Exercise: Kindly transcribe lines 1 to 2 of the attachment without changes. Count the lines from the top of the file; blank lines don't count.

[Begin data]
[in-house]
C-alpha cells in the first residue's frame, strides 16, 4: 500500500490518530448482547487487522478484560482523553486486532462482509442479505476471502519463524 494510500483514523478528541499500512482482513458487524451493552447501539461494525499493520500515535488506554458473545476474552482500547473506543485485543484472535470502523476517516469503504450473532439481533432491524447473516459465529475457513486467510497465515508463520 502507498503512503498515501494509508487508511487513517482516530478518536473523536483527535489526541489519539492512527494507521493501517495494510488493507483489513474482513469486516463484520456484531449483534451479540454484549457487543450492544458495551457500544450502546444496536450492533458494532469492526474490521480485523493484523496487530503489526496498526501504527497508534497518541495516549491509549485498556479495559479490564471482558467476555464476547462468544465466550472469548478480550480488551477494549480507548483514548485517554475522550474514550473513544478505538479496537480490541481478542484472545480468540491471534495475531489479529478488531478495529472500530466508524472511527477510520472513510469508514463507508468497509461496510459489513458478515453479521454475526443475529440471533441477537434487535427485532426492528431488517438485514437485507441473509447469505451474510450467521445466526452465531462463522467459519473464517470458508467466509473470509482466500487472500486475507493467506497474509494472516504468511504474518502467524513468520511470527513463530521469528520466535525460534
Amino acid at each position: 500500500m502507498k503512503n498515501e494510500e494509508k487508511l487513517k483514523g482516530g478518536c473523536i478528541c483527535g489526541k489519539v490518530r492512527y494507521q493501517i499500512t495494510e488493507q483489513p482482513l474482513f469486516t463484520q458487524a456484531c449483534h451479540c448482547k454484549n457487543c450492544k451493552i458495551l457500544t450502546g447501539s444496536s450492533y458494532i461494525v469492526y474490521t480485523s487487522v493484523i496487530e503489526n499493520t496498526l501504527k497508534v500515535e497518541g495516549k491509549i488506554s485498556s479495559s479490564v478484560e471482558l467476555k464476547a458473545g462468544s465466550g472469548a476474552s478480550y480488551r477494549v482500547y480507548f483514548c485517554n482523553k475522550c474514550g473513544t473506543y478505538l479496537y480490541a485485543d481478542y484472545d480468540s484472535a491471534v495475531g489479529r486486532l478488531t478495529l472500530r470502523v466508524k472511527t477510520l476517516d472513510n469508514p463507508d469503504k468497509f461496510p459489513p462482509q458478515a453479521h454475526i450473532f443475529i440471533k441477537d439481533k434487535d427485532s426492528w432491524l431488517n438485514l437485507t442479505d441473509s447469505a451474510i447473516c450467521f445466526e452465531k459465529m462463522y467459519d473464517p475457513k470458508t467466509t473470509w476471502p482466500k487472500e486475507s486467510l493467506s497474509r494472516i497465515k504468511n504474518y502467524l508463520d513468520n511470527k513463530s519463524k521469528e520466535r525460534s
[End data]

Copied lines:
[in-house]
C-alpha cells in the first residue's frame, strides 16, 4: 500500500490518530448482547487487522478484560482523553486486532462482509442479505476471502519463524 494510500483514523478528541499500512482482513458487524451493552447501539461494525499493520500515535488506554458473545476474552482500547473506543485485543484472535470502523476517516469503504450473532439481533432491524447473516459465529475457513486467510497465515508463520 502507498503512503498515501494509508487508511487513517482516530478518536473523536483527535489526541489519539492512527494507521493501517495494510488493507483489513474482513469486516463484520456484531449483534451479540454484549457487543450492544458495551457500544450502546444496536450492533458494532469492526474490521480485523493484523496487530503489526496498526501504527497508534497518541495516549491509549485498556479495559479490564471482558467476555464476547462468544465466550472469548478480550480488551477494549480507548483514548485517554475522550474514550473513544478505538479496537480490541481478542484472545480468540491471534495475531489479529478488531478495529472500530466508524472511527477510520472513510469508514463507508468497509461496510459489513458478515453479521454475526443475529440471533441477537434487535427485532426492528431488517438485514437485507441473509447469505451474510450467521445466526452465531462463522467459519473464517470458508467466509473470509482466500487472500486475507493467506497474509494472516504468511504474518502467524513468520511470527513463530521469528520466535525460534